[Neh 2:17 NIV] 17 Then I said to them, “You see the trouble we are in: Jerusalem lies in ruins, and its gates have been burned with fire. Come, let us rebuild the wall of Jerusalem, and we will no longer be in disgrace.”
The people set out to rebuild the walls.
A task that seemed impossible but was done in 52 days.
How did Nehemiah and the team get the job done?
In Nehemiah Chapter 3 we see they all had a role to play.
- The took the role of a specialist.
They focused on one thing in helping to get the job done.
They became a specialist in that area.
Specialist: a person who concentrates primarily on a particular subject or activity; a person highly skilled in a specific and restricted field.
There were 10 different gates.
- Fish gate
- Old gate
- Valley gate
- Dung gate
- Sheep gate
- Inspection gate
- East gate
- Horse gate
- Water gate
- Fountain gate
2. They focused on their area and get the job done.
When we have specialists, this creates room for specialty groups.
- Cooking, Exercise, Tutoring, Media, Graphic design, how to build a team, how to run a business, study group, how to budget your finances.
Imagine having different groups meeting on different days of the week to plan on how they are going to contribute in helping us to accomplish the vision.
3. They streamlined the work.
Streamline: design or provide with a form that presents very little resistance to a flow of air or water, increasing speed and ease of movement.
They answered the question of: How is what I am doing taking us toward the overall goal?
When we do establish ministry, specialty groups and so on.
We as the leader should ask ourselves, how am what I am doing taking us toward the overall win?
This is where the calendar will tell us what our win is for that season.
You can have a clear mission, but without organization you won’t get everyone moving in the right direction. You can preach the vision, but if you don’t have a clear path ready for people, your vision talk will be just talk. That’s because your knee deep in a system problem.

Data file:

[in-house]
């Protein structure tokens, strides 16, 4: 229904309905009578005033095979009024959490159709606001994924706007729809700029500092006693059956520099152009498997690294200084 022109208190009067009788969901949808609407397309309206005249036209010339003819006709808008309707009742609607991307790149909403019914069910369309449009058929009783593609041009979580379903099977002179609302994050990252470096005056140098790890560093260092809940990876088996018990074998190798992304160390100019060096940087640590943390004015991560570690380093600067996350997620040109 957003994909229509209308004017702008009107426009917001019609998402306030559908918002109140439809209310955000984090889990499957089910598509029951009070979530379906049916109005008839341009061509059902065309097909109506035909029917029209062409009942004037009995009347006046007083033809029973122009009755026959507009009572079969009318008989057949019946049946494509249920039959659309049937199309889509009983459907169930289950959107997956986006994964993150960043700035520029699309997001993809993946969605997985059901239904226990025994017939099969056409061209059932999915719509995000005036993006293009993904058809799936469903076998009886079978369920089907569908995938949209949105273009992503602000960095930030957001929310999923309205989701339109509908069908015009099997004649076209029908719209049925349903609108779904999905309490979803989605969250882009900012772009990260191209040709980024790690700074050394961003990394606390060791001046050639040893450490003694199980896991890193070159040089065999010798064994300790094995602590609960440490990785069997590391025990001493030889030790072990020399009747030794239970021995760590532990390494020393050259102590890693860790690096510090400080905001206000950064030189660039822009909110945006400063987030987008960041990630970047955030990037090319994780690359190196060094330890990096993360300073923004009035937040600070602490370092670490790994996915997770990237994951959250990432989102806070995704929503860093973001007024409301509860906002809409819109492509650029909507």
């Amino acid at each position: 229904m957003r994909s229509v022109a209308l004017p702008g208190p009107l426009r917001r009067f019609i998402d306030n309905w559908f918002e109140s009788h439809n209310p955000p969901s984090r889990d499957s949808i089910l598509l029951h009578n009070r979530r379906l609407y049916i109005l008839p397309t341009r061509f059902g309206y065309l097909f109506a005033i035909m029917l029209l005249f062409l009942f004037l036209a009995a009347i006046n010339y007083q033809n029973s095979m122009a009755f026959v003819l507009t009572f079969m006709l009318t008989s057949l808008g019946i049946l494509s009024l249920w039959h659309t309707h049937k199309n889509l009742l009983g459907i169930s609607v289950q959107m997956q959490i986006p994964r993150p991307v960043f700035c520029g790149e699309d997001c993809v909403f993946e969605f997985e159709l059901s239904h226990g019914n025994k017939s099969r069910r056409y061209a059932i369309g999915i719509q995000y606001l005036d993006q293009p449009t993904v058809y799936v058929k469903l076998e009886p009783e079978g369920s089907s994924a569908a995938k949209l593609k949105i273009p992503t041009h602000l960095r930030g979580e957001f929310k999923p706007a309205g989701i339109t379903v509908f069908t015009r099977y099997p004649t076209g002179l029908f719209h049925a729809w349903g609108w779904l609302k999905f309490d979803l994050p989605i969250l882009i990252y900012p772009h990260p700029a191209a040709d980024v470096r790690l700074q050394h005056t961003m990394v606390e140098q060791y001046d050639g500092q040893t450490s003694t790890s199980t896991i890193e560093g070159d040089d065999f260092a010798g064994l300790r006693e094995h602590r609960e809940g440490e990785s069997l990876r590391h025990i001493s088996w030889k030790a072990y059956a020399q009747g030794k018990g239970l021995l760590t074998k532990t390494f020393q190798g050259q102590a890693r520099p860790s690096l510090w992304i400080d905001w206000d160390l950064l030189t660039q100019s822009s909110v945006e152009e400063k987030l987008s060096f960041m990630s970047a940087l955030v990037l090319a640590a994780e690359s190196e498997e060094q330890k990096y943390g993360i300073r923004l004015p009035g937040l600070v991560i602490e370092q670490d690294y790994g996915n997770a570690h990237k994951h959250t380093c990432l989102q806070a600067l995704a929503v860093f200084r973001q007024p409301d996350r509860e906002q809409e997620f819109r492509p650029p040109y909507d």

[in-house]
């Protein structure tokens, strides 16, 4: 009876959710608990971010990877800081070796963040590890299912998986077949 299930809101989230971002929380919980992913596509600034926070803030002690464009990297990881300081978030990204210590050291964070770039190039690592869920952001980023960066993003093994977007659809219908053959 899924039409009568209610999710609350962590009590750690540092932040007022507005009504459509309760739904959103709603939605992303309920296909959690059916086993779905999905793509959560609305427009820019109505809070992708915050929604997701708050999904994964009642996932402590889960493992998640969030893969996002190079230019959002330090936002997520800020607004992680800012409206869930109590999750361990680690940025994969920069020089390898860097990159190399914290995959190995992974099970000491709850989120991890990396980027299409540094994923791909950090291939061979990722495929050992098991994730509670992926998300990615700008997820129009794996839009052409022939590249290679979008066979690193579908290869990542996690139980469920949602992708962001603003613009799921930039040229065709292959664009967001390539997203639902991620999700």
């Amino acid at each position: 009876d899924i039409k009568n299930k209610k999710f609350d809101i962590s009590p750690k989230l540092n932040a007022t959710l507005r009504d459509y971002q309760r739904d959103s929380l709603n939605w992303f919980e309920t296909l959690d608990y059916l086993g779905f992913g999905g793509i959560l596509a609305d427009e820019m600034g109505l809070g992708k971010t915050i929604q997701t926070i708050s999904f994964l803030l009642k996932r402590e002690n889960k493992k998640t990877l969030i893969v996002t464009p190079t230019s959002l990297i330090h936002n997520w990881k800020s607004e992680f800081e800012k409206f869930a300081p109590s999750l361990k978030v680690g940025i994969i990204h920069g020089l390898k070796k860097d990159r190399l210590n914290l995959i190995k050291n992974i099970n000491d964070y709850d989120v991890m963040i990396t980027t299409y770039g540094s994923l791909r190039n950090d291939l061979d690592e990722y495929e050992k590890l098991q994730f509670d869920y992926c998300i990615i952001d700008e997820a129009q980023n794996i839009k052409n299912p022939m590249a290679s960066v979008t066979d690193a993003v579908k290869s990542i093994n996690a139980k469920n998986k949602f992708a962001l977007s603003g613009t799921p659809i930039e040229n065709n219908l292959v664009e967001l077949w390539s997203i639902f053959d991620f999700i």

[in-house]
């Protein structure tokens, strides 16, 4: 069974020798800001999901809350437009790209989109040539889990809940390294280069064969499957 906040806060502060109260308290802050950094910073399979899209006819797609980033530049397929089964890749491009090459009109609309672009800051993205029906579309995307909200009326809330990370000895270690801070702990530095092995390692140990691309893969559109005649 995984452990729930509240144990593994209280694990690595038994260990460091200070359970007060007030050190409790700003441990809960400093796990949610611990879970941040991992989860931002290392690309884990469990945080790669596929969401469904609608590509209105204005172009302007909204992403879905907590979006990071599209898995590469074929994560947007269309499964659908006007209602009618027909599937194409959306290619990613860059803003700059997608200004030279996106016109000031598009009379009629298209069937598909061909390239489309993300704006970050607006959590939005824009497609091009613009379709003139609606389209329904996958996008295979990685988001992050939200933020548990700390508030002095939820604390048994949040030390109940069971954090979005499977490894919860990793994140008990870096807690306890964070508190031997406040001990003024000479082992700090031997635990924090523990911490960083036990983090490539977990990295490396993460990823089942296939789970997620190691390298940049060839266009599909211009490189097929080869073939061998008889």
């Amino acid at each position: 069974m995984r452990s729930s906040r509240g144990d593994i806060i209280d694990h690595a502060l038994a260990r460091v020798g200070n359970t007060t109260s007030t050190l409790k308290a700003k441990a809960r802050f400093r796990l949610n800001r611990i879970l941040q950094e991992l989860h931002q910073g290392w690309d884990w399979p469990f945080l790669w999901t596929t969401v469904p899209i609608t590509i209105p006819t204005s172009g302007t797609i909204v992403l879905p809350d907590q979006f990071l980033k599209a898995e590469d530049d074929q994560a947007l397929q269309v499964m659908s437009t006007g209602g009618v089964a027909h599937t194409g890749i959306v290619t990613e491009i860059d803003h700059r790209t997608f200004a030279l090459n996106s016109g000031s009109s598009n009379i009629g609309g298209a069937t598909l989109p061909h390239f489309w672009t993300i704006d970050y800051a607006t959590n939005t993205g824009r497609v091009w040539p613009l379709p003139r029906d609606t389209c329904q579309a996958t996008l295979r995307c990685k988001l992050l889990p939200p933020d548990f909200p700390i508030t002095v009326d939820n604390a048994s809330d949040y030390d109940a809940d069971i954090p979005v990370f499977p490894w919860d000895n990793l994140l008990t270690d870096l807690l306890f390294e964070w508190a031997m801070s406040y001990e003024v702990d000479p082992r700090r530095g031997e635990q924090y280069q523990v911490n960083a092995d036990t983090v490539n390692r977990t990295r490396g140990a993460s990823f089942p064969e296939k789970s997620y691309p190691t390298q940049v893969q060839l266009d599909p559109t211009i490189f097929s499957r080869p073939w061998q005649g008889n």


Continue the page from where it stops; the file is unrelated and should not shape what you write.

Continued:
Clarify the win –
It is impossible to know if you are making progress if you are not clear on the destination. This requires examining each and every church ministry, event and program and asking the question, “When all is said and done, what is it we want to look back on and celebrate?”
Do you know what a win is in your church or ministry? It’s difficult to tell when things are working well in church. A win is more complicated in church so knowing what a win looks like is all the more important. Do you have a scoreboard so you know when you’re getting ahead and your people know when to cheer?
No player in any sports team is confused about the goal. They may not reach it but they know what it is. If you give people a good goal then most of the time they’ll work hard to get there. But if the goal is unclear, they’re forced to guess, or worse, decide for themselves what a win really is. With or without a goal, people will work hard to get somewhere. The question is: Are they getting where you want them to go?
How do you clarify the win? Just ask yourself, ‘What is the most important thing?’ ‘Life change’ is our obvious goal but how do we measure that? Figure out where and how life change happens best and move people there.
In baseball the goal is to get to home plate. That’s where a win occurs. You have to decide where a win best happens for you. Is it your Sunday morning service or somewhere else? Once you know where it is, then you have to take the necessary steps to get there. Give people a clear target and they’re more likely to hit it.
Clarifying the win simply means communicating to your team what is really important and what really matters. By being intentional about defining a win you don’t accidentally communicate the wrong win or keep your team guessing about what is really important. Nothing hinders morale like separate agendas pulling against one another.
Advantages of ‘clarifying the win’:
1. You help keep your team on the same page. You avoid misalignment.
2. You manage resources more effectively.
3. You create the potential for positive momentum. Momentum is actually just a series of wins.
When people are winning they tend to … work harder, be less negative, trust the leadership, give more generously and stay involved.
Four steps to clarifying the win:
1. Sum up the win in a single phrase.
2. Keep the win as specific as possible. You can’t manage what you can’t measure.
3. Restate the win frequently and creatively. Keep it in front of your team so you remind them what’s important.
4. Meet to clarify the win at every level. Most organisations have a mission statement and a list of carefully crafted values but few have summed up in a simple phrase what a win looks like at every level of the organisation.
It’s not enough to ask, “What does a win look like for the church”. It’s not enough to ask, “What does a win look like for the youth ministry?” You should also ask, “What does a win look like for the Youth Small Group time?” Clarify a win for each program and each leader or volunteer.
Thank you for taking the time to read blog. Let me know if you have question by posting them in the comment section.